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Ask an Expert: Is Auditing Essential for Due Diligence and a Healthcare Transaction?

February 28, 2019
Documentation, Billing, & Coding By Rob Senska, Director and General Counsel

Do you have questions only a healthcare consulting expert can answer? LW Consulting, Inc. gives healthcare professionals the opportunity to ask questions that are answered by specialized industry experts. This week we answer the question, "Is it really necessary to complete a medical records audit before a healthcare transaction?"


Q. Is it really necessary to complete an audit before a healthcare transaction? 


It is important that buyers complete a medical records audit before any type of healthcare transaction or acquisition. Buyers should perform due diligence in various different areas, including medical record documentation, coding and billing practices. In healthcare, it is particularly important to complete such audits so that potential risks are uncovered before the close of a sale and prevent the buyer from inheriting unintended risks and liabilities. Performing a medical records audit benefits both parties involved in the transaction.

There is often a misconception that the acquisition of a smaller provider carries smaller risks, which some buyers view to mean that a medical records audit isn’t necessary for these types of providers. This viewpoint is simply incorrect. Transactions involving smaller providers frequently have a higher degree of risk because smaller companies have spent less time and resources on improving their medical record documentation and billing operations. If risks associated with medical record documentation, coding and billing are inherited through a transaction, a buyer could experience problems with Medicare/Medicaid, state and federal issues, major financial penalties, offsets and recoupment. To avoid financial loss and penalties, buyers should perform medical records audits as part of their due diligence for acquisitions of all sizes.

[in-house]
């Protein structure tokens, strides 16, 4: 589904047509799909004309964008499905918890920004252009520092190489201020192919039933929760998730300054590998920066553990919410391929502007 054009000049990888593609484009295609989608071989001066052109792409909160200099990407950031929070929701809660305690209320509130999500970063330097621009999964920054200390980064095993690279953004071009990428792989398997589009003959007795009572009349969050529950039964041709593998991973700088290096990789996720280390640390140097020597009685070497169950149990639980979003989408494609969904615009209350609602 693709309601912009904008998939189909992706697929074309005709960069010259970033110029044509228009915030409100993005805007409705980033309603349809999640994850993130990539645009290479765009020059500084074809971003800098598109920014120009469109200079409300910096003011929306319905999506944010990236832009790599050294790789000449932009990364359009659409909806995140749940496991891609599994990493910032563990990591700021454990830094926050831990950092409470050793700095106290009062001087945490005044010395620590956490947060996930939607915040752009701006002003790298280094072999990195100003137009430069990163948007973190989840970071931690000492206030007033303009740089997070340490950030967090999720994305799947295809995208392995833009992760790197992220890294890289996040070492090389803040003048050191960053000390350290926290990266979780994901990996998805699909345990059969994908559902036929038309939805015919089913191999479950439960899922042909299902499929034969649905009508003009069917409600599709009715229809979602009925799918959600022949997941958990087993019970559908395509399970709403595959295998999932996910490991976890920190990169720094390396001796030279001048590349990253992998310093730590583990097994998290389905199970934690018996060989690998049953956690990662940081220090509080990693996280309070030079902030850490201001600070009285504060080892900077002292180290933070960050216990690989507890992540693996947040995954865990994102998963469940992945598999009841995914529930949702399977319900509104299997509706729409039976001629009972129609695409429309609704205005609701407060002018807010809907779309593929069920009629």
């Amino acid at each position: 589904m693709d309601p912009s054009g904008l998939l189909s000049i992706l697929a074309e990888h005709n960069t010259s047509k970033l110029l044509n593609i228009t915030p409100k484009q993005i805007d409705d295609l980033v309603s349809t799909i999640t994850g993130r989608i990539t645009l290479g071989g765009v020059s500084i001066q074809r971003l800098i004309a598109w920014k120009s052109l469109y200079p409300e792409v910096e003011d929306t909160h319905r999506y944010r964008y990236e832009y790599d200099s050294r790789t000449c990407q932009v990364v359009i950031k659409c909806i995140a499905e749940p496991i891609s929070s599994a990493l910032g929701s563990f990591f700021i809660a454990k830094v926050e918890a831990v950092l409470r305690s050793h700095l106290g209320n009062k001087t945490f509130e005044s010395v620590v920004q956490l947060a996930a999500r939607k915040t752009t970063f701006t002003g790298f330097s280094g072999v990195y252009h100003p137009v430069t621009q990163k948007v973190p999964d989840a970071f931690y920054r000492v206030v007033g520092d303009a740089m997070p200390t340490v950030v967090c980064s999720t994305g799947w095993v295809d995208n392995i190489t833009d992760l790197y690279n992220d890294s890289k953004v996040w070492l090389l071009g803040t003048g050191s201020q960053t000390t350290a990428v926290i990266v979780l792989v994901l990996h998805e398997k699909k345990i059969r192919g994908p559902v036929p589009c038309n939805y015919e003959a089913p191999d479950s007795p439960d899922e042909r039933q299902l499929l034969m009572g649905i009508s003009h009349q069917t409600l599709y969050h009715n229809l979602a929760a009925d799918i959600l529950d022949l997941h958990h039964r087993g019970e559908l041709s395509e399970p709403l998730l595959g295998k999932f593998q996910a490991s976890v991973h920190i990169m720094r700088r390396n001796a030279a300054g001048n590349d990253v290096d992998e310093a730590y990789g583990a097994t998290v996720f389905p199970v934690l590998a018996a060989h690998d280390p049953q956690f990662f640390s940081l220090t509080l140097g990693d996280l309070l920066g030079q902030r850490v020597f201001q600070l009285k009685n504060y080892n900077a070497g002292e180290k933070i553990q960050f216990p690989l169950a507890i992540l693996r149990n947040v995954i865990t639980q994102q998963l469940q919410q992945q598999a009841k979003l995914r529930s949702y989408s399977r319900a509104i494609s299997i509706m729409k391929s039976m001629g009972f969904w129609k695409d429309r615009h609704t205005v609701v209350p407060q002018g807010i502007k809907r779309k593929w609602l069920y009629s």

Buyers should also be wary. If a seller displays resistance to a medical records due diligence audit. Such resistance could be a warning sign, thus warranting further inquiry and audit by the buyer. As a consulting firm, we’ve seen situations where a target was unable to produce the required documents requested by the buyer or has certain documentation, coding and billing issues

In these cases, the parties will often modify the terms and conditions of the transaction documents, including reducing the purchase price, rather than just terminating the transaction entirely. Conferring with consulting experts in this area can help a buyer weigh the pros and cons of proceeding with a transaction where the medical records audit uncovered some previously unknown issues and risks.

Remember, revenue integrity is the foundation of completing any transactional deal. As the transaction is explored, evaluated and confirmed via audit, the buyer has greater assurance knowing that they are buying is indeed what they think they are buying.

Leave your questions in the comments about this or any other topic you would like answered by our experts. 

For information on medical record auditing or acquisition support, contact Rob Senska, Director at 609-249-3819 or email

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